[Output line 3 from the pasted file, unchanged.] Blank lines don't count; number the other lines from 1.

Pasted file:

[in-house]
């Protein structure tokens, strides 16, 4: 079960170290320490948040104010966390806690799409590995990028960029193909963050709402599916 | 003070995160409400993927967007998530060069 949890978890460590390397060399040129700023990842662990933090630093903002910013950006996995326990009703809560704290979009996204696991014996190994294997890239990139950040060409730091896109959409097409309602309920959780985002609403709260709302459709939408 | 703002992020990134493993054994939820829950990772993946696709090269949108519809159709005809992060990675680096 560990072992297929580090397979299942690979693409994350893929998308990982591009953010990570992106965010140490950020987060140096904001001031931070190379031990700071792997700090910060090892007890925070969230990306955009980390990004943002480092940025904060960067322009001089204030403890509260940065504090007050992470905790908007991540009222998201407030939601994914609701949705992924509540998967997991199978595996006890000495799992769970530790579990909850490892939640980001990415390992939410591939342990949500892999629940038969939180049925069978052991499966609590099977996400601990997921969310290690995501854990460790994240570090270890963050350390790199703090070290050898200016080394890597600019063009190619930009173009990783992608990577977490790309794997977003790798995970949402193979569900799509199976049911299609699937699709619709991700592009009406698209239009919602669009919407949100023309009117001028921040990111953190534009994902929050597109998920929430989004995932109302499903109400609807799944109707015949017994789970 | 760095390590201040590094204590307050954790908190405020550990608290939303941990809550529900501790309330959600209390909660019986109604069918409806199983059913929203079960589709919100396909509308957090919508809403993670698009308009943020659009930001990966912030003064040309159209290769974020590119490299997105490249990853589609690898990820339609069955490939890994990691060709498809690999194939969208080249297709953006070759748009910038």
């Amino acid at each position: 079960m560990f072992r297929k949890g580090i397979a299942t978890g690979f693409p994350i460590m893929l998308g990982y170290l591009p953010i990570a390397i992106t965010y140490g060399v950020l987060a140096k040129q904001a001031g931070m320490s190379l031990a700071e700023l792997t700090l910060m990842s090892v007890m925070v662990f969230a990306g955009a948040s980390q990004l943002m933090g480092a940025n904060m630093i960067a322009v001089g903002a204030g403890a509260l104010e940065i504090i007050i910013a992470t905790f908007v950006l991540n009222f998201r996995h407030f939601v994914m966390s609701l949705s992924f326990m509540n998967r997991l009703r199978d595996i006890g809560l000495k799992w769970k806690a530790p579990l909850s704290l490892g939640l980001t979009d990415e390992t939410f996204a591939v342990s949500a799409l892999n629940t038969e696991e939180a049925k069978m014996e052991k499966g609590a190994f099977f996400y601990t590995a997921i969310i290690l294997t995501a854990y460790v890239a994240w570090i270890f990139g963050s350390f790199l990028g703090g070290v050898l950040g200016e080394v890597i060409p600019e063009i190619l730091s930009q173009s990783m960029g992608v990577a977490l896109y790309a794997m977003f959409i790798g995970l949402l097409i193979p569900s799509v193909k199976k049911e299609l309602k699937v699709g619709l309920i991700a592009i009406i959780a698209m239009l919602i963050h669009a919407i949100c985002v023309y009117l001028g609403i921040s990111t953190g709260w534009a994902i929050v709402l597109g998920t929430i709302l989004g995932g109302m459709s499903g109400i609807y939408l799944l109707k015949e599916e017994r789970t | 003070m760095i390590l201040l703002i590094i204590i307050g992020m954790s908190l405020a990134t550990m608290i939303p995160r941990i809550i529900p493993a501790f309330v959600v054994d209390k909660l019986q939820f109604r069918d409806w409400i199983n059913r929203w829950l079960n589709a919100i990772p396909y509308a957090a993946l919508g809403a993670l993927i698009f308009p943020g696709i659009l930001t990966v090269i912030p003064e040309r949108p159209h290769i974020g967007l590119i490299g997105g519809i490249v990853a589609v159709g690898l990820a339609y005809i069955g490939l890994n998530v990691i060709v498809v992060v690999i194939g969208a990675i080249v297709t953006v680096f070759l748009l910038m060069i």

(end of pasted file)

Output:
């Amino acid at each position: 079960m560990f072992r297929k949890g580090i397979a299942t978890g690979f693409p994350i460590m893929l998308g990982y170290l591009p953010i990570a390397i992106t965010y140490g060399v950020l987060a140096k040129q904001a001031g931070m320490s190379l031990a700071e700023l792997t700090l910060m990842s090892v007890m925070v662990f969230a990306g955009a948040s980390q990004l943002m933090g480092a940025n904060m630093i960067a322009v001089g903002a204030g403890a509260l104010e940065i504090i007050i910013a992470t905790f908007v950006l991540n009222f998201r996995h407030f939601v994914m966390s609701l949705s992924f326990m509540n998967r997991l009703r199978d595996i006890g809560l000495k799992w769970k806690a530790p579990l909850s704290l490892g939640l980001t979009d990415e390992t939410f996204a591939v342990s949500a799409l892999n629940t038969e696991e939180a049925k069978m014996e052991k499966g609590a190994f099977f996400y601990t590995a997921i969310i290690l294997t995501a854990y460790v890239a994240w570090i270890f990139g963050s350390f790199l990028g703090g070290v050898l950040g200016e080394v890597i060409p600019e063009i190619l730091s930009q173009s990783m960029g992608v990577a977490l896109y790309a794997m977003f959409i790798g995970l949402l097409i193979p569900s799509v193909k199976k049911e299609l309602k699937v699709g619709l309920i991700a592009i009406i959780a698209m239009l919602i963050h669009a919407i949100c985002v023309y009117l001028g609403i921040s990111t953190g709260w534009a994902i929050v709402l597109g998920t929430i709302l989004g995932g109302m459709s499903g109400i609807y939408l799944l109707k015949e599916e017994r789970t | 003070m760095i390590l201040l703002i590094i204590i307050g992020m954790s908190l405020a990134t550990m608290i939303p995160r941990i809550i529900p493993a501790f309330v959600v054994d209390k909660l019986q939820f109604r069918d409806w409400i199983n059913r929203w829950l079960n589709a919100i990772p396909y509308a957090a993946l919508g809403a993670l993927i698009f308009p943020g696709i659009l930001t990966v090269i912030p003064e040309r949108p159209h290769i974020g967007l590119i490299g997105g519809i490249v990853a589609v159709g690898l990820a339609y005809i069955g490939l890994n998530v990691i060709v498809v992060v690999i194939g969208a990675i080249v297709t953006v680096f070759l748009l910038m060069i």